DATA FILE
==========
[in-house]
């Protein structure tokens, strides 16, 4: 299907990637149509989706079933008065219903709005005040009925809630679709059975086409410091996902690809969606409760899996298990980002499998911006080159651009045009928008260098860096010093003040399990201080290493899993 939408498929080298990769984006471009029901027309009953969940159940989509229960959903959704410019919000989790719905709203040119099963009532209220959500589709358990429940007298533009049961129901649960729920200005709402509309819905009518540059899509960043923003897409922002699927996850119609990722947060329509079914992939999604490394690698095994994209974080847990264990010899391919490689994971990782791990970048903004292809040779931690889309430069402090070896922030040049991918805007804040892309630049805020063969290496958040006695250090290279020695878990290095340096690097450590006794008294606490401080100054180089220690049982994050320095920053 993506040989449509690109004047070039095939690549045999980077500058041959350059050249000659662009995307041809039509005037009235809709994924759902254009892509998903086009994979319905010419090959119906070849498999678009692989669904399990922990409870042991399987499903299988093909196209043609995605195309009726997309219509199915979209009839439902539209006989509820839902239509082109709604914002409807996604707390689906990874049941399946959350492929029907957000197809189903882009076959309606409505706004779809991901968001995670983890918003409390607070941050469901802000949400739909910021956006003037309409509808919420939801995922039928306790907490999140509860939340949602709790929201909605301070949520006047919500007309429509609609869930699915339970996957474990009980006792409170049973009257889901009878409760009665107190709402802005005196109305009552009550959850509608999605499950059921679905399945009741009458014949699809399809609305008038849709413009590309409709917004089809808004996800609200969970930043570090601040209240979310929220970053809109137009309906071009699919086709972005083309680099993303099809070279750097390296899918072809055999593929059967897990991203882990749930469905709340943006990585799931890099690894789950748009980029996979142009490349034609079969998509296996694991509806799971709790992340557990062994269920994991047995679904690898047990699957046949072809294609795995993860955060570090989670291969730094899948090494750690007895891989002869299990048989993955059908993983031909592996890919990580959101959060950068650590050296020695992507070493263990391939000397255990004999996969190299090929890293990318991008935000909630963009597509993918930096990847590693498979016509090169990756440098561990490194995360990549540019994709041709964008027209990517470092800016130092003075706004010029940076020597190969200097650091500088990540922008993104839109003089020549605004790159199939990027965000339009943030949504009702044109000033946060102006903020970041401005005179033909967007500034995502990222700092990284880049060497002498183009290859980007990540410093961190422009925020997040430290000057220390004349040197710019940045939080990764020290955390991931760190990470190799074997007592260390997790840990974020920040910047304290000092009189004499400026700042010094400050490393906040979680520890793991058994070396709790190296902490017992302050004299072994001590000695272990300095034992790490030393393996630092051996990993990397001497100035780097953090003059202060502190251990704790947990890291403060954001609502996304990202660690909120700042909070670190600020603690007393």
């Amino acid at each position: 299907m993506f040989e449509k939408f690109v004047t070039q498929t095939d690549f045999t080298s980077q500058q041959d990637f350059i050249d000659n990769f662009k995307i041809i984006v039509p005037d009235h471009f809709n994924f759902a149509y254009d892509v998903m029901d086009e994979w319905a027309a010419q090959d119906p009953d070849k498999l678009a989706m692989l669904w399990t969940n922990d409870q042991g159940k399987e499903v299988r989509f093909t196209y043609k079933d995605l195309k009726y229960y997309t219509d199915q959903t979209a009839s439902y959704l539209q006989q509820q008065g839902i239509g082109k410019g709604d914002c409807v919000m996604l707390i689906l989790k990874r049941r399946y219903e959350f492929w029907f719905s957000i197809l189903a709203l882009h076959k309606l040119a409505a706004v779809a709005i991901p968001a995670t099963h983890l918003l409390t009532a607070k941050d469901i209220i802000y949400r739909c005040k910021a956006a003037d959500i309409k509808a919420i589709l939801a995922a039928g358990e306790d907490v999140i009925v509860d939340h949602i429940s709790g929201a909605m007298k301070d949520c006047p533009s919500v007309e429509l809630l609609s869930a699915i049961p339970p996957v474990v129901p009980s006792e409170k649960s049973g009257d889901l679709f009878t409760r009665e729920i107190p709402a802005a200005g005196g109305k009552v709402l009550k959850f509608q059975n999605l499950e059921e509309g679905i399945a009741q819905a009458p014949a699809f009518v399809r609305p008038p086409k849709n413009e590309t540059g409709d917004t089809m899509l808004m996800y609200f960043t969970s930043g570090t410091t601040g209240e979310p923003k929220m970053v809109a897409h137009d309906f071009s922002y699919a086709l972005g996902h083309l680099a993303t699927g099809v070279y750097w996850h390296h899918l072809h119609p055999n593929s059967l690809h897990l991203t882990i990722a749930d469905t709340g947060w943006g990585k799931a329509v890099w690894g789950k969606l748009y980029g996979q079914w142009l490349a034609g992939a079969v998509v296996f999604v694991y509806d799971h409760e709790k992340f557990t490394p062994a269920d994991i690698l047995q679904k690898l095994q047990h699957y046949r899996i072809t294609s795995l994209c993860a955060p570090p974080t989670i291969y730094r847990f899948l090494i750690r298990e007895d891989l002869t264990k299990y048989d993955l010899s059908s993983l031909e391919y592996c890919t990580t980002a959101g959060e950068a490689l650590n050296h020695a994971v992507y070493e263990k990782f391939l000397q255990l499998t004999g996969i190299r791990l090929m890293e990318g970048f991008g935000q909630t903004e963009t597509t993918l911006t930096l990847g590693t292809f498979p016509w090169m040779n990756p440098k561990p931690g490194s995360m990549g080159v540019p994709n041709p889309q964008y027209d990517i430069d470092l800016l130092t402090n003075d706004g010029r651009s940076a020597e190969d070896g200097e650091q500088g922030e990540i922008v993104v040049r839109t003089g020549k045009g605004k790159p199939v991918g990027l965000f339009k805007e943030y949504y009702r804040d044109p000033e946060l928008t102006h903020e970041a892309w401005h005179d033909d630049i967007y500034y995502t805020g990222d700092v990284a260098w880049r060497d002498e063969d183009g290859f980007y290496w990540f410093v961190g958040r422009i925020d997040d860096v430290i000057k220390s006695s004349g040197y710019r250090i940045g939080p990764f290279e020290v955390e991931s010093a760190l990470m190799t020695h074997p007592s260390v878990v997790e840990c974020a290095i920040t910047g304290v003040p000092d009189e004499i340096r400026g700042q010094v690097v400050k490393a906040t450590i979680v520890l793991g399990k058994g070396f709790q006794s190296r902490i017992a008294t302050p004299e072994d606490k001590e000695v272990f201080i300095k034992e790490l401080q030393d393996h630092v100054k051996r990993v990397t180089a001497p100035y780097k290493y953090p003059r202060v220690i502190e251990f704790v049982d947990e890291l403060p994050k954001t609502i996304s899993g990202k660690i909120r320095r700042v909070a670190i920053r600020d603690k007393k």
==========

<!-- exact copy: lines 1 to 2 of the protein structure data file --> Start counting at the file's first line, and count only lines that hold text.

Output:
[in-house]
């Protein structure tokens, strides 16, 4: 299907990637149509989706079933008065219903709005005040009925809630679709059975086409410091996902690809969606409760899996298990980002499998911006080159651009045009928008260098860096010093003040399990201080290493899993 939408498929080298990769984006471009029901027309009953969940159940989509229960959903959704410019919000989790719905709203040119099963009532209220959500589709358990429940007298533009049961129901649960729920200005709402509309819905009518540059899509960043923003897409922002699927996850119609990722947060329509079914992939999604490394690698095994994209974080847990264990010899391919490689994971990782791990970048903004292809040779931690889309430069402090070896922030040049991918805007804040892309630049805020063969290496958040006695250090290279020695878990290095340096690097450590006794008294606490401080100054180089220690049982994050320095920053 993506040989449509690109004047070039095939690549045999980077500058041959350059050249000659662009995307041809039509005037009235809709994924759902254009892509998903086009994979319905010419090959119906070849498999678009692989669904399990922990409870042991399987499903299988093909196209043609995605195309009726997309219509199915979209009839439902539209006989509820839902239509082109709604914002409807996604707390689906990874049941399946959350492929029907957000197809189903882009076959309606409505706004779809991901968001995670983890918003409390607070941050469901802000949400739909910021956006003037309409509808919420939801995922039928306790907490999140509860939340949602709790929201909605301070949520006047919500007309429509609609869930699915339970996957474990009980006792409170049973009257889901009878409760009665107190709402802005005196109305009552009550959850509608999605499950059921679905399945009741009458014949699809399809609305008038849709413009590309409709917004089809808004996800609200969970930043570090601040209240979310929220970053809109137009309906071009699919086709972005083309680099993303099809070279750097390296899918072809055999593929059967897990991203882990749930469905709340943006990585799931890099690894789950748009980029996979142009490349034609079969998509296996694991509806799971709790992340557990062994269920994991047995679904690898047990699957046949072809294609795995993860955060570090989670291969730094899948090494750690007895891989002869299990048989993955059908993983031909592996890919990580959101959060950068650590050296020695992507070493263990391939000397255990004999996969190299090929890293990318991008935000909630963009597509993918930096990847590693498979016509090169990756440098561990490194995360990549540019994709041709964008027209990517470092800016130092003075706004010029940076020597190969200097650091500088990540922008993104839109003089020549605004790159199939990027965000339009943030949504009702044109000033946060102006903020970041401005005179033909967007500034995502990222700092990284880049060497002498183009290859980007990540410093961190422009925020997040430290000057220390004349040197710019940045939080990764020290955390991931760190990470190799074997007592260390997790840990974020920040910047304290000092009189004499400026700042010094400050490393906040979680520890793991058994070396709790190296902490017992302050004299072994001590000695272990300095034992790490030393393996630092051996990993990397001497100035780097953090003059202060502190251990704790947990890291403060954001609502996304990202660690909120700042909070670190600020603690007393």